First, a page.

Communication Strategies

14 Proven Ways to Improve Your Communication Skills

Estimate the attention span of your audience, then cut it in half. That's a good length for your presentation.
14 Proven Ways to Improve Your Communication Skills
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Author of A Paperboy's Fable: The 11 Principles of Success
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Successful leaders are able to meaningfully communicate with others.

Steve Jobs inspired his employees to strive for perfect hardware products. Jack Welch mentored the senior leadership team of GE to new heights. Jeff Bezos is known for articulating the Amazon ethos clearly to employees and the world. All of these leaders possess outstanding leadership skills.

Here are 14 ways you can improve your communication skills in order to become a more effective leader.

1. Learn the basics of nonverbal communication.

One study found that nonverbal communication accounted for 55 percent of how an audience perceived a presenter. That means that the majority of what you say is communicated not through words, but through physical cues.

To communicate clearly and confidently, adopt proper posture. Avoid slouching, folding your arms or making yourself appear smaller than you are. Instead, fill up the space you are given, maintain eye contact and (if appropriate) move around the space.

Related: 8 Great Tricks for Reading People's Body Language

2. You have to over-communicate just to communicate.

In 1990, a graduate student at Stanford University was able to prove that presenters overestimate how much listeners understand. In a study that become known as “the tappers and the listeners,” one set of participants was asked to tap the melody of 120 famous songs. The other participants were asked to guess what song was being tapped.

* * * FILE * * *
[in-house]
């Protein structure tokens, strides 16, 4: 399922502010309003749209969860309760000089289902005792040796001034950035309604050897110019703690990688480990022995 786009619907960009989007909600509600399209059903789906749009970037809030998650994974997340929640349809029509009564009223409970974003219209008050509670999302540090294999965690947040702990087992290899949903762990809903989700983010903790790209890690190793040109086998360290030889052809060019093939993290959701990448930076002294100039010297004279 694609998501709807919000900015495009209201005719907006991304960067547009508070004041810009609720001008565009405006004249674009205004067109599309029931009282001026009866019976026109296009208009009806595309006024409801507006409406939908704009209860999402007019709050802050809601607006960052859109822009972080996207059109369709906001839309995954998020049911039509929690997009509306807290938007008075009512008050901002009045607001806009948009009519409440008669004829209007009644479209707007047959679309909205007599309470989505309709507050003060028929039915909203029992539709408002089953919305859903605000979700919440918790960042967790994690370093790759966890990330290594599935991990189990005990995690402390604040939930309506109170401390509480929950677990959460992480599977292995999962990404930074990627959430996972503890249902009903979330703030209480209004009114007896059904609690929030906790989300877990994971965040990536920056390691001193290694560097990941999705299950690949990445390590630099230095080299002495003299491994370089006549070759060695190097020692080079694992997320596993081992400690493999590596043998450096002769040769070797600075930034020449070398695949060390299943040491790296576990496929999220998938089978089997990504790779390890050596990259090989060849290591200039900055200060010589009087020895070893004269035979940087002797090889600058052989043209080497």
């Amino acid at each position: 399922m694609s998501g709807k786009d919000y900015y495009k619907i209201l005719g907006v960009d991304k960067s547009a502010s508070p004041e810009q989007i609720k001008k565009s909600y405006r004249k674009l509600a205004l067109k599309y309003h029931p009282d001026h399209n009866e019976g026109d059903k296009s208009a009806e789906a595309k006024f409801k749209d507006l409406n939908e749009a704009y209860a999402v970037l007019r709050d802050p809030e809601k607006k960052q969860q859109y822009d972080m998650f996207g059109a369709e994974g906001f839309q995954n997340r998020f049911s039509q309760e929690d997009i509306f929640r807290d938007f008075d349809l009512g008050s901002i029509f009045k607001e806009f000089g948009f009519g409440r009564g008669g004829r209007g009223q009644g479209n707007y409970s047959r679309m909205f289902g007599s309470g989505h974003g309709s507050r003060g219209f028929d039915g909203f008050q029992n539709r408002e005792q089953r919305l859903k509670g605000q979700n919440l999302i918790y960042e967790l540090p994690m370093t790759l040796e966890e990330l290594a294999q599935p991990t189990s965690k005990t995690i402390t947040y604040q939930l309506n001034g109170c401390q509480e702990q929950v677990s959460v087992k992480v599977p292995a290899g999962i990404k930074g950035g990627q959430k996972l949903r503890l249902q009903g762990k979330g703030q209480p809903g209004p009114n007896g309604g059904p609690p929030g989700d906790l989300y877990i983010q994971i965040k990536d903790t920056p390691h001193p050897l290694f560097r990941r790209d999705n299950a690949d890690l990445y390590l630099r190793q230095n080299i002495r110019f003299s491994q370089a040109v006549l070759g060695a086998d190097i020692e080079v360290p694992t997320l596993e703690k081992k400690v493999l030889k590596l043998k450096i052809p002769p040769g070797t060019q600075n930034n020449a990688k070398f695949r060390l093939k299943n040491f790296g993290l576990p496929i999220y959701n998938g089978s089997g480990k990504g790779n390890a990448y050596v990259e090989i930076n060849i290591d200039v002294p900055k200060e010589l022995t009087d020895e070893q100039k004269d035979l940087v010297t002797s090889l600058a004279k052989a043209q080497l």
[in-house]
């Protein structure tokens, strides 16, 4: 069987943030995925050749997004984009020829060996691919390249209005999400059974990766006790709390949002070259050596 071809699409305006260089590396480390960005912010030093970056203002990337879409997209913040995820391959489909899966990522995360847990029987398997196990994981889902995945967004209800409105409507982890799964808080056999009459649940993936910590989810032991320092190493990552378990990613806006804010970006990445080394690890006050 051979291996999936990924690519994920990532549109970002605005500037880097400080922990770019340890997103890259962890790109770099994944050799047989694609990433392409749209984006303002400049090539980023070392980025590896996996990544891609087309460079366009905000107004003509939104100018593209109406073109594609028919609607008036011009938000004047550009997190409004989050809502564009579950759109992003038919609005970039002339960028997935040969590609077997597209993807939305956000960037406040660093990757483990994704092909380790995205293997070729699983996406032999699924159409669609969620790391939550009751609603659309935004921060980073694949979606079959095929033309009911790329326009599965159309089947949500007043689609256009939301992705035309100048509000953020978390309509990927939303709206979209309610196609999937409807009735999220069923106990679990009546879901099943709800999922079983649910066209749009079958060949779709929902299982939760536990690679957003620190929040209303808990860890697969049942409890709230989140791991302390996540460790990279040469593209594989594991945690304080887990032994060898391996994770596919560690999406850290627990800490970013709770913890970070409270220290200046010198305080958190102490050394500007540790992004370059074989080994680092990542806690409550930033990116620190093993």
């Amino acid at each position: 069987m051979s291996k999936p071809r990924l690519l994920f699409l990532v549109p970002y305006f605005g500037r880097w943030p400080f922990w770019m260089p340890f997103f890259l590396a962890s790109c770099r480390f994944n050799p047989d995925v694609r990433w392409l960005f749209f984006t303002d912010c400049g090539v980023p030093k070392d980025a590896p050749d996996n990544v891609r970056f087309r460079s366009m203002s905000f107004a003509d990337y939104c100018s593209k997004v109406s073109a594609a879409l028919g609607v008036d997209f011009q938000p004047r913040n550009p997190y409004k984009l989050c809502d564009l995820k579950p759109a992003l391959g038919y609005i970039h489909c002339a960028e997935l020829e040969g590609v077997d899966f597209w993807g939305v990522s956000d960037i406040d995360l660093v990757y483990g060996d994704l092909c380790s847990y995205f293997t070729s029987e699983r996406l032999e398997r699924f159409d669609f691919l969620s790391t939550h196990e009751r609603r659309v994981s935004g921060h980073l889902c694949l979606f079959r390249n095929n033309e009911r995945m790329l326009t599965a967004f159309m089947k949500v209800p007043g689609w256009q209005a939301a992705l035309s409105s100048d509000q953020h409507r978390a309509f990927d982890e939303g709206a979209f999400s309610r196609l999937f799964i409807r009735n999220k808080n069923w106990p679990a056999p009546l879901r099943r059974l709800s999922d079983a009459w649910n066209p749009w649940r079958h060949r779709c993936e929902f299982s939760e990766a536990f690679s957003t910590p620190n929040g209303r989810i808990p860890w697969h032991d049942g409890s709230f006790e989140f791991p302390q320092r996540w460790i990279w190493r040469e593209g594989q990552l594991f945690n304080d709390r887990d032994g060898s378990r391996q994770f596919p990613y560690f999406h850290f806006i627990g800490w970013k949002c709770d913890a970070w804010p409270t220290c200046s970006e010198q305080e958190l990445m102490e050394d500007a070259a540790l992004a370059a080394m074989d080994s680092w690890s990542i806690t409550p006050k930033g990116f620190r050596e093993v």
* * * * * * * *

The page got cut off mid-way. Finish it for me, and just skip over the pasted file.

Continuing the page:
Tappers estimated that 50 percent of the songs tapped would be correctly identified. In reality, only 2.5 percent of songs were correctly identified. This study shows that it is important to communicate clearly, and to over-communicate when sharing new ideas. As this study indicates, it is likely that the audience will fail to absorb as much as you expect.

3. Avoid relying on visual aids.

Steve Jobs instituted a rule at Apple that banned all PowerPoint presentations. Similarly, Sheryl Sandberg instituted a PowerPoint ban at Facebook. Both leaders realized that PowerPoint presentations can hinder rather than help communication.

Be prepared to use words, compelling storytelling and nonverbal cues to communicate your point with the audience. Avoid using visual aids unless absolutely necessary.

Related: 4 Ways to Keep Your PowerPoint Presentation Off Life Support

4. Ask for honest feedback.

As with most leadership skills, receiving honest feedback from peers, managers and members of your team is critical to becoming a better communicator. If you regularly solicit feedback, others will help you to discover areas for improvement that you might have otherwise overlooked.

5. Engage the audience in discussion.

Regardless of how compelling the speaker is, all audiences have limited attention spans. To become a more effective communicator, make presentations and discussions interactive.

Ask the audience a question, encourage people to call out their thoughts during a brainstorming session or at the very least ask hypothetical questions to stimulate the audience.

Related: 10 Ways to Engage Your Audience During an Important Meeting

6. Start and end with key points.

Think back to the “tappers and listeners” study mentioned earlier. Clear communication is of paramount importance. To ensure that the audience understands the key takeaways from a presentation, reiterate key points at the start and finish. This can also be accomplished by providing attendees with a one-pager that includes key points the audience should consider throughout the presentation.

7. Use the PIP approach.

A common framework used by business experts like those at McKinsey is the purpose, importance, preview (PIP) approach to presentation introductions. Following this approach, the speaker first states the purpose of the presentation, and then shares why presentation is important by reviewing implications and possible outcomes.